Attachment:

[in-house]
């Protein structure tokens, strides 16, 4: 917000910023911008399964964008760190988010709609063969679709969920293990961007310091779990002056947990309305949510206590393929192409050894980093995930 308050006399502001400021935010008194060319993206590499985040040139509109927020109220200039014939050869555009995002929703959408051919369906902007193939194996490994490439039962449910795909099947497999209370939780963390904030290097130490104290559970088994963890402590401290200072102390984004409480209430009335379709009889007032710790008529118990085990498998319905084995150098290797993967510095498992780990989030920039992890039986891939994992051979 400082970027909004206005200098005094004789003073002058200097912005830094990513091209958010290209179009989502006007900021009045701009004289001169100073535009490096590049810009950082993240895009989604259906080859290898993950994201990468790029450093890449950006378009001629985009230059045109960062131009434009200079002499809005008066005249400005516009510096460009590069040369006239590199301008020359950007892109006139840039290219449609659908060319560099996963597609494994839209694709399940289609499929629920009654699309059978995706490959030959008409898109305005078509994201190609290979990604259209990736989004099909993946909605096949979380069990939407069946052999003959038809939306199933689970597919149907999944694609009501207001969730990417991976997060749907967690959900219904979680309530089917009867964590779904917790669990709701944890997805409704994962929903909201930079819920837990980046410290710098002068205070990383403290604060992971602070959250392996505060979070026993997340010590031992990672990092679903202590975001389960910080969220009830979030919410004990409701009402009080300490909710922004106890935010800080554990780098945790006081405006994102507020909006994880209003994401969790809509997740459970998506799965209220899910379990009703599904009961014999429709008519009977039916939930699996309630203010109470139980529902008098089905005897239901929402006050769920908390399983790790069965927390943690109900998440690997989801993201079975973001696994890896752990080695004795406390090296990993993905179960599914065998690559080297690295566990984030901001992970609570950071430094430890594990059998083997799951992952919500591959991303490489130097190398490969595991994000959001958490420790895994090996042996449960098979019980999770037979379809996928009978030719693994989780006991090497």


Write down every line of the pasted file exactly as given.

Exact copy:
[in-house]
């Protein structure tokens, strides 16, 4: 917000910023911008399964964008760190988010709609063969679709969920293990961007310091779990002056947990309305949510206590393929192409050894980093995930 308050006399502001400021935010008194060319993206590499985040040139509109927020109220200039014939050869555009995002929703959408051919369906902007193939194996490994490439039962449910795909099947497999209370939780963390904030290097130490104290559970088994963890402590401290200072102390984004409480209430009335379709009889007032710790008529118990085990498998319905084995150098290797993967510095498992780990989030920039992890039986891939994992051979 400082970027909004206005200098005094004789003073002058200097912005830094990513091209958010290209179009989502006007900021009045701009004289001169100073535009490096590049810009950082993240895009989604259906080859290898993950994201990468790029450093890449950006378009001629985009230059045109960062131009434009200079002499809005008066005249400005516009510096460009590069040369006239590199301008020359950007892109006139840039290219449609659908060319560099996963597609494994839209694709399940289609499929629920009654699309059978995706490959030959008409898109305005078509994201190609290979990604259209990736989004099909993946909605096949979380069990939407069946052999003959038809939306199933689970597919149907999944694609009501207001969730990417991976997060749907967690959900219904979680309530089917009867964590779904917790669990709701944890997805409704994962929903909201930079819920837990980046410290710098002068205070990383403290604060992971602070959250392996505060979070026993997340010590031992990672990092679903202590975001389960910080969220009830979030919410004990409701009402009080300490909710922004106890935010800080554990780098945790006081405006994102507020909006994880209003994401969790809509997740459970998506799965209220899910379990009703599904009961014999429709008519009977039916939930699996309630203010109470139980529902008098089905005897239901929402006050769920908390399983790790069965927390943690109900998440690997989801993201079975973001696994890896752990080695004795406390090296990993993905179960599914065998690559080297690295566990984030901001992970609570950071430094430890594990059998083997799951992952919500591959991303490489130097190398490969595991994000959001958490420790895994090996042996449960098979019980999770037979379809996928009978030719693994989780006991090497």